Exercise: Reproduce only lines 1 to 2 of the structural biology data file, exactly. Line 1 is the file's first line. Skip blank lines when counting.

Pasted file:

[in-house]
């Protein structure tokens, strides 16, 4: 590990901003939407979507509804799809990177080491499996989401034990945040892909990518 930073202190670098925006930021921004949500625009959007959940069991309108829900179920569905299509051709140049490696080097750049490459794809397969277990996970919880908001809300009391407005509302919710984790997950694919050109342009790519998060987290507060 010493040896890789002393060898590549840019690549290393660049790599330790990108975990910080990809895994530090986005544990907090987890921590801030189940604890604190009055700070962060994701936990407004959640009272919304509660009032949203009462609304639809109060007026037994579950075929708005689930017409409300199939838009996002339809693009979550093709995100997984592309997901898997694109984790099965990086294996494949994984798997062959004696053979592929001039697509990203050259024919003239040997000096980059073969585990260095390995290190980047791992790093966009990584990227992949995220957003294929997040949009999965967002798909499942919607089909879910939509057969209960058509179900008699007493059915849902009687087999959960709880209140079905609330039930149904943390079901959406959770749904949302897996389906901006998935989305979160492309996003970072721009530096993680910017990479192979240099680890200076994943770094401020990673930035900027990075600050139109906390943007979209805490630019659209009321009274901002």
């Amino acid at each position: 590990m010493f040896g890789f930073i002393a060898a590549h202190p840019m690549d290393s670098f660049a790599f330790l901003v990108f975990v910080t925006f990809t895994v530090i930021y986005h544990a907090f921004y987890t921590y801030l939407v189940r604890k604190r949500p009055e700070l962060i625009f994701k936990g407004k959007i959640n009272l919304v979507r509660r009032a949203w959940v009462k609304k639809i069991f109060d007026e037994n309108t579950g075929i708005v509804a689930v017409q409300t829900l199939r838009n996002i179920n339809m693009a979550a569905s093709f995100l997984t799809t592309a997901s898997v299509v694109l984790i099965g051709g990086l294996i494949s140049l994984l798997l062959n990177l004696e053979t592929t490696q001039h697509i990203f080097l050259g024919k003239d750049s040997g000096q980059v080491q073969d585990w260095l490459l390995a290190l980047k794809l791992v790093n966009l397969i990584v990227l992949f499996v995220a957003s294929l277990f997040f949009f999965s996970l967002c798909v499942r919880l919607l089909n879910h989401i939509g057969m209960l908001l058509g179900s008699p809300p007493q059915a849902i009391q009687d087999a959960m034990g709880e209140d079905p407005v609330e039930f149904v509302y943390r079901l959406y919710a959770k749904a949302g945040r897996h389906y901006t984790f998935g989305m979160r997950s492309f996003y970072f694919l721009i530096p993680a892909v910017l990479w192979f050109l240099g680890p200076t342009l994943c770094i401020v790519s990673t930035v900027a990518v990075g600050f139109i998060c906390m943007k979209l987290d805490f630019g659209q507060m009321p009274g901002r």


[in-house]
């Protein structure tokens, strides 16, 4: 590990901003939407979507509804799809990177080491499996989401034990945040892909990518 930073202190670098925006930021921004949500625009959007959940069991309108829900179920569905299509051709140049490696080097750049490459794809397969277990996970919880908001809300009391407005509302919710984790997950694919050109342009790519998060987290507060 010493040896890789002393060898590549840019690549290393660049790599330790990108975990910080990809895994530090986005544990907090987890921590801030189940604890604190009055700070962060994701936990407004959640009272919304509660009032949203009462609304639809109060007026037994579950075929708005689930017409409300199939838009996002339809693009979550093709995100997984592309997901898997694109984790099965990086294996494949994984798997062959004696053979592929001039697509990203050259024919003239040997000096980059073969585990260095390995290190980047791992790093966009990584990227992949995220957003294929997040949009999965967002798909499942919607089909879910939509057969209960058509179900008699007493059915849902009687087999959960709880209140079905609330039930149904943390079901959406959770749904949302897996389906901006998935989305979160492309996003970072721009530096993680910017990479192979240099680890200076994943770094401020990673930035900027990075600050139109906390943007979209805490630019659209009321009274901002």